Giving Compass' Take:

• As this Hechinger Report article highlights, although cultural tides are shifting for gender equity, there's a lack of educational resources for young female refugees.

• How can funders help open up more opportunities for refugee girls? Which partnerships will help expand schools in areas that attract a high volume of migrants?

• To change the world, let refugee women lead.

A sea of 76 students in bright violet uniforms with pointed white collars confronted Jessica Deng as she stepped into her classroom. The students — all girls in the eighth grade — crowded around worn wooden desks and battered textbooks as she briskly set them to work on a math problem calculating the speed of someone who travels 80 kilometers in 4 hours. The equatorial sun had begun to heat up the September day and burned through the curtainless windows of Deng’s classroom at Bahr El Naam Primary School, a compound of dusty one-story cement rooms lacking air conditioning and electricity in the Kakuma Refugee Camp in Northern Kenya.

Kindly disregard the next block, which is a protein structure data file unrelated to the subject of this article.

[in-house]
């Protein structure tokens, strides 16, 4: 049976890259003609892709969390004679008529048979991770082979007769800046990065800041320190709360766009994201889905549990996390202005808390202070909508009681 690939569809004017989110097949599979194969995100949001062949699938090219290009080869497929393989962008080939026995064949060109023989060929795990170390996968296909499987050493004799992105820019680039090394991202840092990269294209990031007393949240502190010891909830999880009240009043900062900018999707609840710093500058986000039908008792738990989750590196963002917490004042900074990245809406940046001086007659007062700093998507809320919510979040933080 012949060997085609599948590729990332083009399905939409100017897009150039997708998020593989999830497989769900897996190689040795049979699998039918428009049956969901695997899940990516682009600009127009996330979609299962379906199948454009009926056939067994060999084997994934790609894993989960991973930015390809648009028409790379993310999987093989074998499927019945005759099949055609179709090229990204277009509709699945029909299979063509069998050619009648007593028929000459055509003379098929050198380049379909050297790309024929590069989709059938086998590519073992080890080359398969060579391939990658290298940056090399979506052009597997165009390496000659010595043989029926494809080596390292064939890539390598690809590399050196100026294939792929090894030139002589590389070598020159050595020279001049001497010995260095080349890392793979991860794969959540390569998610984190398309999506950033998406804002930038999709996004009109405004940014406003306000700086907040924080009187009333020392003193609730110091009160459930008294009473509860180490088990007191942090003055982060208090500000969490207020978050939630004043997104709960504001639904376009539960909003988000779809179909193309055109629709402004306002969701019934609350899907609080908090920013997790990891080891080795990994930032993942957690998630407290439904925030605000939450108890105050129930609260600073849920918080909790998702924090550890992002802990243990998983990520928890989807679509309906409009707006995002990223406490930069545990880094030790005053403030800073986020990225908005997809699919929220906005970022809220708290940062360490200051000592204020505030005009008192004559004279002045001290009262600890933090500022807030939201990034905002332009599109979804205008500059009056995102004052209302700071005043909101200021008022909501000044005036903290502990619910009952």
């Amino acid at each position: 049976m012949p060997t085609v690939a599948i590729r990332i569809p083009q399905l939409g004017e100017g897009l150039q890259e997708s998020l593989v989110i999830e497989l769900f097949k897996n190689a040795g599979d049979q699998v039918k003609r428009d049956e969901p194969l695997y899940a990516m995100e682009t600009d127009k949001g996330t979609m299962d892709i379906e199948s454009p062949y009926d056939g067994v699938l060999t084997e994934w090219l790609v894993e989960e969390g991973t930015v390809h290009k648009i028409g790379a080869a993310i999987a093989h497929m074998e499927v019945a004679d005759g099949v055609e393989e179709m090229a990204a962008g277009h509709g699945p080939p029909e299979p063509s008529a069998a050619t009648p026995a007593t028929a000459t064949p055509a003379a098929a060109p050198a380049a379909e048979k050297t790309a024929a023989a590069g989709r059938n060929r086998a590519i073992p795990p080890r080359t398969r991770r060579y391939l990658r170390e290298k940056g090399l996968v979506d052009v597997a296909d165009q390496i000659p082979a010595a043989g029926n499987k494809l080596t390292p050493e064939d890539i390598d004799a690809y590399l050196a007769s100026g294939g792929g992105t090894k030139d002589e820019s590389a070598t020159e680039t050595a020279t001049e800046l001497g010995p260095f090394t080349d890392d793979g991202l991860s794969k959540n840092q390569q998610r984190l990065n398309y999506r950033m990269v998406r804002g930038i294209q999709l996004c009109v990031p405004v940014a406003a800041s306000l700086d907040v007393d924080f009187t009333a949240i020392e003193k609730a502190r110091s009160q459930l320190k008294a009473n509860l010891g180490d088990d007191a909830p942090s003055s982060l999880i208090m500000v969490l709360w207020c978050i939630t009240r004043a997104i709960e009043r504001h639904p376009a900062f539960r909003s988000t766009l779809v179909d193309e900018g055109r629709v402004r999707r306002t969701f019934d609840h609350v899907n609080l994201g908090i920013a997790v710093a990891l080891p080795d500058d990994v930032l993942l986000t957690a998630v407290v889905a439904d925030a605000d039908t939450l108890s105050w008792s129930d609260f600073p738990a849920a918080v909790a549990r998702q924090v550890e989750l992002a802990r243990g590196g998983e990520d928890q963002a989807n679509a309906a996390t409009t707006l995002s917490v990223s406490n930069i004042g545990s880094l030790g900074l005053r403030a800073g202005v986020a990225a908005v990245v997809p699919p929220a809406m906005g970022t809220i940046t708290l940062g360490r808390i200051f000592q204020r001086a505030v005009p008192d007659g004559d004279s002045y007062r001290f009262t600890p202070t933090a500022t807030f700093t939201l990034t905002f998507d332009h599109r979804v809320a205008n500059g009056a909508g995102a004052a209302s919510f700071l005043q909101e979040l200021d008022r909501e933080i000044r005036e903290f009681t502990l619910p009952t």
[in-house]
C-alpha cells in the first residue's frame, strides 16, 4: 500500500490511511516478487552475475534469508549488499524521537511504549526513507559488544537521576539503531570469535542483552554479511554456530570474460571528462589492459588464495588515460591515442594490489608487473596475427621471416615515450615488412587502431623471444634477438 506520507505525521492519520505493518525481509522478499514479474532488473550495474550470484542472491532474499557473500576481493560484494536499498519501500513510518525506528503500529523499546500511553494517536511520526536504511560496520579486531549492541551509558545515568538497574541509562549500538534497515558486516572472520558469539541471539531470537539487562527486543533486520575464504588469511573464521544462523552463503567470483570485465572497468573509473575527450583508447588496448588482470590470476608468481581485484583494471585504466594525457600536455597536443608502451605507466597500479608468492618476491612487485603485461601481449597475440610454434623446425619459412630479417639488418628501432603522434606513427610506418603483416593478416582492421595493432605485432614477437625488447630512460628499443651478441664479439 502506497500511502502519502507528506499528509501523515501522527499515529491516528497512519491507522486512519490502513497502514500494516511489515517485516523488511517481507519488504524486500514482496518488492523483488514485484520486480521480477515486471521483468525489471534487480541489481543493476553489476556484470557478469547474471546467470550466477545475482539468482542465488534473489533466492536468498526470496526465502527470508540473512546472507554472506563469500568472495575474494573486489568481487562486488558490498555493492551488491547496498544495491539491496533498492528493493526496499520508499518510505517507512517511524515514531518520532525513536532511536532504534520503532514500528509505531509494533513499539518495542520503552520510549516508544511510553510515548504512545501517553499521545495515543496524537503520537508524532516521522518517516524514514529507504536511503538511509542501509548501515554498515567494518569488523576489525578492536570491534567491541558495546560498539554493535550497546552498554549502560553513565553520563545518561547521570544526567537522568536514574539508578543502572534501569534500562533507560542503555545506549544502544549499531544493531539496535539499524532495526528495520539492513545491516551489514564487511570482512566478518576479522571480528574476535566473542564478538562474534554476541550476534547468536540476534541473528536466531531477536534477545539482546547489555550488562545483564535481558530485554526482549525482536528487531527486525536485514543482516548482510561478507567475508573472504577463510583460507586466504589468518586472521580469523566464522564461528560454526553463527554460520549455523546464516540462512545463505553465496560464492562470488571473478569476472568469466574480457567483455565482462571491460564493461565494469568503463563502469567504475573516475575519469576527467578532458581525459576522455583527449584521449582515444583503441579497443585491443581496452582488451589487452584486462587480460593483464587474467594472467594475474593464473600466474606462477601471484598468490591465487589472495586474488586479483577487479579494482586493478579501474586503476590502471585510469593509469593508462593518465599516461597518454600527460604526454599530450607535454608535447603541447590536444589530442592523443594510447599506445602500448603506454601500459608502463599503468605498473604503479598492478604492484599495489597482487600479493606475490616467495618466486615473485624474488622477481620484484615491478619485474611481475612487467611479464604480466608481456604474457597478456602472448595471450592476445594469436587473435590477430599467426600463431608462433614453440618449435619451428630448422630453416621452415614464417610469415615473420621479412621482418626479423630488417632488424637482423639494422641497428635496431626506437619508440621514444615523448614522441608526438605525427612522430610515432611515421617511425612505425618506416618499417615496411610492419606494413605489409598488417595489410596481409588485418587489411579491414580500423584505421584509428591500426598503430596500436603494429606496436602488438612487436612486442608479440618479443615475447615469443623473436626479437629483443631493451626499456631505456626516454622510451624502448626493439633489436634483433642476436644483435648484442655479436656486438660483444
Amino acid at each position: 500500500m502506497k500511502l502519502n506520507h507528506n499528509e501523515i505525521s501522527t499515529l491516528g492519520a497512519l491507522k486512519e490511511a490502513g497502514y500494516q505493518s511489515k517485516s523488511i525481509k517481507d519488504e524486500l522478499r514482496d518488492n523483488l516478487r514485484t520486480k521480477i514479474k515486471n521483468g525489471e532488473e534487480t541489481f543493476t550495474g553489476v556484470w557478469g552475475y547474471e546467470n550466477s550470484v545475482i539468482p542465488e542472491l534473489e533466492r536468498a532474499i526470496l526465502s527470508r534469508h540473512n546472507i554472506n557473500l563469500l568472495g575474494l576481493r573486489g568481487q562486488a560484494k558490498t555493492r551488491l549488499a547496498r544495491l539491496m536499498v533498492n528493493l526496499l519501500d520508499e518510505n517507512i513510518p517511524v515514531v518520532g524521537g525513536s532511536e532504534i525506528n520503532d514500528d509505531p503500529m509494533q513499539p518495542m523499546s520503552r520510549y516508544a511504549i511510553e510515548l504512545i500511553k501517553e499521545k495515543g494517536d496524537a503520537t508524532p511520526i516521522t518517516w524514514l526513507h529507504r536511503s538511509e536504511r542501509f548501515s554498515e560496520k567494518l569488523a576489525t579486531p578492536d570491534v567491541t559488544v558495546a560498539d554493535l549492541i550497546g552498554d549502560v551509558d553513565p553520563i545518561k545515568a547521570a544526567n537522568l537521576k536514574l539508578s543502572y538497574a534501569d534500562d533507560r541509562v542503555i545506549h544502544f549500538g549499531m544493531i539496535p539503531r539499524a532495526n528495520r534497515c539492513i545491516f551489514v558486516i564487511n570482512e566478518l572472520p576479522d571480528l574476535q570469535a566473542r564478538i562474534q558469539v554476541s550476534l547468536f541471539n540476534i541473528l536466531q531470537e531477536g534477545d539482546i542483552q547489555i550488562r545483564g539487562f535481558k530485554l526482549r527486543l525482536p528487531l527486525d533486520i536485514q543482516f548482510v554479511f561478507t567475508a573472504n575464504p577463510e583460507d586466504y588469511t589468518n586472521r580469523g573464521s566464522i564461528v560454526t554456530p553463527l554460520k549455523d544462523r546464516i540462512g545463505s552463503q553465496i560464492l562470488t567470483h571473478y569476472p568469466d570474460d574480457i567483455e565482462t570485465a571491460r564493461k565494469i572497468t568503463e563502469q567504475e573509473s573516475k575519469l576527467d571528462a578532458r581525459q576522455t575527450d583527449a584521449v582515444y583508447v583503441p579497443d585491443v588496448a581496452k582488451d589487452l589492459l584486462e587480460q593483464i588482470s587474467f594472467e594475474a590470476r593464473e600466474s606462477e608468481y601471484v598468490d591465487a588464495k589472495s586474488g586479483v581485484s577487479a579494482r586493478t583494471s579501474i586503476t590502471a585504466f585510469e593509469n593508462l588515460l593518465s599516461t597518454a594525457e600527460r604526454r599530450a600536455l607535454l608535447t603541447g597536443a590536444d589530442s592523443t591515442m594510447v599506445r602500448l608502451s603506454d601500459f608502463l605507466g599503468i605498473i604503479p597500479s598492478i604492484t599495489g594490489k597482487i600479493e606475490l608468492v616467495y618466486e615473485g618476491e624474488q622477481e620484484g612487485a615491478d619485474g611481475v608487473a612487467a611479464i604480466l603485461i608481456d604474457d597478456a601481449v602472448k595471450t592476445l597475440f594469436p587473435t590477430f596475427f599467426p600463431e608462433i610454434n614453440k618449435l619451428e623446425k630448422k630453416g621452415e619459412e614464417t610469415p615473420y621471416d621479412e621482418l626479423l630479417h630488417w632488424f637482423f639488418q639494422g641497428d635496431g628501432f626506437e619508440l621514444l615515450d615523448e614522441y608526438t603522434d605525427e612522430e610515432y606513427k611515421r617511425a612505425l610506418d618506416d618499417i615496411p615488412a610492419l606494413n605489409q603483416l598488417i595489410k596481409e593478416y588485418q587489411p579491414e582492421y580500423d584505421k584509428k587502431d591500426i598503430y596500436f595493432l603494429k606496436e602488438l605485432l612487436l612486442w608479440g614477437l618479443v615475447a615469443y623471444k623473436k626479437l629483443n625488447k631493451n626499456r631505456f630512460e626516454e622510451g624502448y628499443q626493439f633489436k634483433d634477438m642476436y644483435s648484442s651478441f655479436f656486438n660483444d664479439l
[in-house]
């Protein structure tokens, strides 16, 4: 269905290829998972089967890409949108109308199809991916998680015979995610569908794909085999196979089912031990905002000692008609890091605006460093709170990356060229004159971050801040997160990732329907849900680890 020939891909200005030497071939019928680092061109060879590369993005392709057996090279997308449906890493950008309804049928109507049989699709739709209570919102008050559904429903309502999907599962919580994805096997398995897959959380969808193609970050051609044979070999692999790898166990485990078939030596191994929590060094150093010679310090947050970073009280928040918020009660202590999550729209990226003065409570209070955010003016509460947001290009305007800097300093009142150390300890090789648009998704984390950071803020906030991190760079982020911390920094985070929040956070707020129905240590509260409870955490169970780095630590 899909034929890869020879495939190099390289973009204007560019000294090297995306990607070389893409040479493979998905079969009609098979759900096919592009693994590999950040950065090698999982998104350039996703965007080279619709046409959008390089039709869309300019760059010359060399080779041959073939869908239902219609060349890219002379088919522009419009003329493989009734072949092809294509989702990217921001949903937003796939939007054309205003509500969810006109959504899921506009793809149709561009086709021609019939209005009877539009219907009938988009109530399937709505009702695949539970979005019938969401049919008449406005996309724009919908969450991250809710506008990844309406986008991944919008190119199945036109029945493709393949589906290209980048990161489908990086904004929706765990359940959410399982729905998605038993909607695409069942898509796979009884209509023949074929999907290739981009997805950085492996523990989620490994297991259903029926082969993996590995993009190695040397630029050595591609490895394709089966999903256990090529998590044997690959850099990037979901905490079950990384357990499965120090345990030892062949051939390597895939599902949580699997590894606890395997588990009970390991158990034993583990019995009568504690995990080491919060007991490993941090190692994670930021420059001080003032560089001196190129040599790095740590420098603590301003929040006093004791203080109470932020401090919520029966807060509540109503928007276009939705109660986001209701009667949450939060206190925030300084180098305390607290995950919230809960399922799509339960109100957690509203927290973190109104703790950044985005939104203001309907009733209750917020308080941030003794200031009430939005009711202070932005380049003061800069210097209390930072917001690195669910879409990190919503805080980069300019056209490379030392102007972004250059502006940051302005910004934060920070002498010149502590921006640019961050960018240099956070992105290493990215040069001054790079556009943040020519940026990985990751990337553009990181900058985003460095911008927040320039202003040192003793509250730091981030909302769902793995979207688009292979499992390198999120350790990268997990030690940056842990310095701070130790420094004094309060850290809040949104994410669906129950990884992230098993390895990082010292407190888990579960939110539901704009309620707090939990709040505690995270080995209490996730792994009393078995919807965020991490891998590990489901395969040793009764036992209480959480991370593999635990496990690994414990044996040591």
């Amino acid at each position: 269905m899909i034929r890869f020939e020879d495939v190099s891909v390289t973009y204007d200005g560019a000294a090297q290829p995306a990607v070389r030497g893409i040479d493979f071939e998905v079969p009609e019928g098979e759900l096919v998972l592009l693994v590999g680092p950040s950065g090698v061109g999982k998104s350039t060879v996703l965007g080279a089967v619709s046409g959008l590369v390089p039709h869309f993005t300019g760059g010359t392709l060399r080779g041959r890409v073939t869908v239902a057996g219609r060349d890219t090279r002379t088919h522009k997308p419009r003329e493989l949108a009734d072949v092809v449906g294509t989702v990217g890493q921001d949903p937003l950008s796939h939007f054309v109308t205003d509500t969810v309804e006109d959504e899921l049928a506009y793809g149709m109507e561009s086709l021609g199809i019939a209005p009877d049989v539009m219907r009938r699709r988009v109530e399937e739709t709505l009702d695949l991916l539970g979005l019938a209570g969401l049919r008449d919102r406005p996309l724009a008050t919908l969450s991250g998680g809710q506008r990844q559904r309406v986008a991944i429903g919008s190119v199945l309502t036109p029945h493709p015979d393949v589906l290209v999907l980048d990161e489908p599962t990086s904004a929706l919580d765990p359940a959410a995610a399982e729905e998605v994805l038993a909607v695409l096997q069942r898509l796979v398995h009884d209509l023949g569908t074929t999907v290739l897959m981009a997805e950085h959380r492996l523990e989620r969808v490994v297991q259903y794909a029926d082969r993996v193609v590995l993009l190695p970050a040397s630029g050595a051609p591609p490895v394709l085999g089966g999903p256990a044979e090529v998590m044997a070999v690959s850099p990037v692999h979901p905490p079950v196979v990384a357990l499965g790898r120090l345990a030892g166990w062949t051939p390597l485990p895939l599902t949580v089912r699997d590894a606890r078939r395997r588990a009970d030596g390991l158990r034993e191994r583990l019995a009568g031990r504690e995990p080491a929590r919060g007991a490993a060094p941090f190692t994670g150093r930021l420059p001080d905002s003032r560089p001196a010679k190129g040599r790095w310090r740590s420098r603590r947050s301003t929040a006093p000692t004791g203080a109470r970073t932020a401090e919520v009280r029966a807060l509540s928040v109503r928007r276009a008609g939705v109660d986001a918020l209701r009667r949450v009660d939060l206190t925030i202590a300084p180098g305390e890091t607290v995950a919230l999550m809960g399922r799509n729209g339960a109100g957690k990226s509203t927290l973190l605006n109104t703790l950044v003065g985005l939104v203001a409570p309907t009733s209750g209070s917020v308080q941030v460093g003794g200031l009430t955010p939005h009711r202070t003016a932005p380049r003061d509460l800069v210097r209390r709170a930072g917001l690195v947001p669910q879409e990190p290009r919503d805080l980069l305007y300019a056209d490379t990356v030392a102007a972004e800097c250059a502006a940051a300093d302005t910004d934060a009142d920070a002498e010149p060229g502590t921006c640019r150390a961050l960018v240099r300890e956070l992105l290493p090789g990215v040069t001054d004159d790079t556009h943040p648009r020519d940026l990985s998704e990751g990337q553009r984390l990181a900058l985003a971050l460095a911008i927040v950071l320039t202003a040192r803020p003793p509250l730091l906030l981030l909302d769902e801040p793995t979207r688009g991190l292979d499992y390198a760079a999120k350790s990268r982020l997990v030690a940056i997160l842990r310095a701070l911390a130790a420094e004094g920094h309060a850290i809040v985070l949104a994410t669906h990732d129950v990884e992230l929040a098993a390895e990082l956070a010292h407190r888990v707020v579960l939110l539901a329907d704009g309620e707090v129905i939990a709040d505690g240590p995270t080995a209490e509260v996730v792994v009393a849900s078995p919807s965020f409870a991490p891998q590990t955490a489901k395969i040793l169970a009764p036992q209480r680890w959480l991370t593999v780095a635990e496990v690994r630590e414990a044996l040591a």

Deng is just 21; her students are only a few years younger than she is. Standing tall in a black T-shirt and gray slacks, a braided bun on top of her head, she carries a red pen as she walks up and down the aisles. The girls watch her pass with eager eyes and wave their notebooks for her to correct. Deng is a role model, having both a high school diploma — earned at a boarding school in Nairobi, no less — and a job. She tries to embolden them to dream big.

They do. Some want to be lawyers or doctors. One wants to be a pilot. But for most, the obstacles that stand in the way of achieving these ambitions are insurmountable.

Read the full article about how the world fails in educating refugee girls by Sarah Butrymowicz at The Hechinger Report.